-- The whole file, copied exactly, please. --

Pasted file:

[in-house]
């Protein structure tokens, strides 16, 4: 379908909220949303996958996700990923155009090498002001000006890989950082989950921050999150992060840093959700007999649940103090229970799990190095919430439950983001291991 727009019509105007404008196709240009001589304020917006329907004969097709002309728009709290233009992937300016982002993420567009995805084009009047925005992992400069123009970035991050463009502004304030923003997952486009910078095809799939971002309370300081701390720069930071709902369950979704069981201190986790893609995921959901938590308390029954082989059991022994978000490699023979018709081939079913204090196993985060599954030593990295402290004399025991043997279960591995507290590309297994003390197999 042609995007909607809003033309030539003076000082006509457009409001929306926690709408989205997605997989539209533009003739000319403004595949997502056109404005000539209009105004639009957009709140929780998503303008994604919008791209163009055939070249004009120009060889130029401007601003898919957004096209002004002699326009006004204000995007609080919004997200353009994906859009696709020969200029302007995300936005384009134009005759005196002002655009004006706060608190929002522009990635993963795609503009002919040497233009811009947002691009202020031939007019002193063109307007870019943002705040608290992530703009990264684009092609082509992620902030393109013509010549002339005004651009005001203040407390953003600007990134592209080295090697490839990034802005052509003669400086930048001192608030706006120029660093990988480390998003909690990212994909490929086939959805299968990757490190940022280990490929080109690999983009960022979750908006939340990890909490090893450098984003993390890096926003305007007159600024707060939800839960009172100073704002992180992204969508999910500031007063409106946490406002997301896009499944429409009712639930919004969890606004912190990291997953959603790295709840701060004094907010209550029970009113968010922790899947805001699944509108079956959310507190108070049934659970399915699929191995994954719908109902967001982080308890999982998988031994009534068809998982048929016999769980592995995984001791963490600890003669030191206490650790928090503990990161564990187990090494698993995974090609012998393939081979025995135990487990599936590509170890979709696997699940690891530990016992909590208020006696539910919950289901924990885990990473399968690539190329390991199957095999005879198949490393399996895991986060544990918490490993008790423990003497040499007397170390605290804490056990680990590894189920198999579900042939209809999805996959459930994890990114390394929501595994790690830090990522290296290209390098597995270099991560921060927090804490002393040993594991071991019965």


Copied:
[in-house]
């Protein structure tokens, strides 16, 4: 379908909220949303996958996700990923155009090498002001000006890989950082989950921050999150992060840093959700007999649940103090229970799990190095919430439950983001291991 727009019509105007404008196709240009001589304020917006329907004969097709002309728009709290233009992937300016982002993420567009995805084009009047925005992992400069123009970035991050463009502004304030923003997952486009910078095809799939971002309370300081701390720069930071709902369950979704069981201190986790893609995921959901938590308390029954082989059991022994978000490699023979018709081939079913204090196993985060599954030593990295402290004399025991043997279960591995507290590309297994003390197999 042609995007909607809003033309030539003076000082006509457009409001929306926690709408989205997605997989539209533009003739000319403004595949997502056109404005000539209009105004639009957009709140929780998503303008994604919008791209163009055939070249004009120009060889130029401007601003898919957004096209002004002699326009006004204000995007609080919004997200353009994906859009696709020969200029302007995300936005384009134009005759005196002002655009004006706060608190929002522009990635993963795609503009002919040497233009811009947002691009202020031939007019002193063109307007870019943002705040608290992530703009990264684009092609082509992620902030393109013509010549002339005004651009005001203040407390953003600007990134592209080295090697490839990034802005052509003669400086930048001192608030706006120029660093990988480390998003909690990212994909490929086939959805299968990757490190940022280990490929080109690999983009960022979750908006939340990890909490090893450098984003993390890096926003305007007159600024707060939800839960009172100073704002992180992204969508999910500031007063409106946490406002997301896009499944429409009712639930919004969890606004912190990291997953959603790295709840701060004094907010209550029970009113968010922790899947805001699944509108079956959310507190108070049934659970399915699929191995994954719908109902967001982080308890999982998988031994009534068809998982048929016999769980592995995984001791963490600890003669030191206490650790928090503990990161564990187990090494698993995974090609012998393939081979025995135990487990599936590509170890979709696997699940690891530990016992909590208020006696539910919950289901924990885990990473399968690539190329390991199957095999005879198949490393399996895991986060544990918490490993008790423990003497040499007397170390605290804490056990680990590894189920198999579900042939209809999805996959459930994890990114390394929501595994790690830090990522290296290209390098597995270099991560921060927090804490002393040993594991071991019965």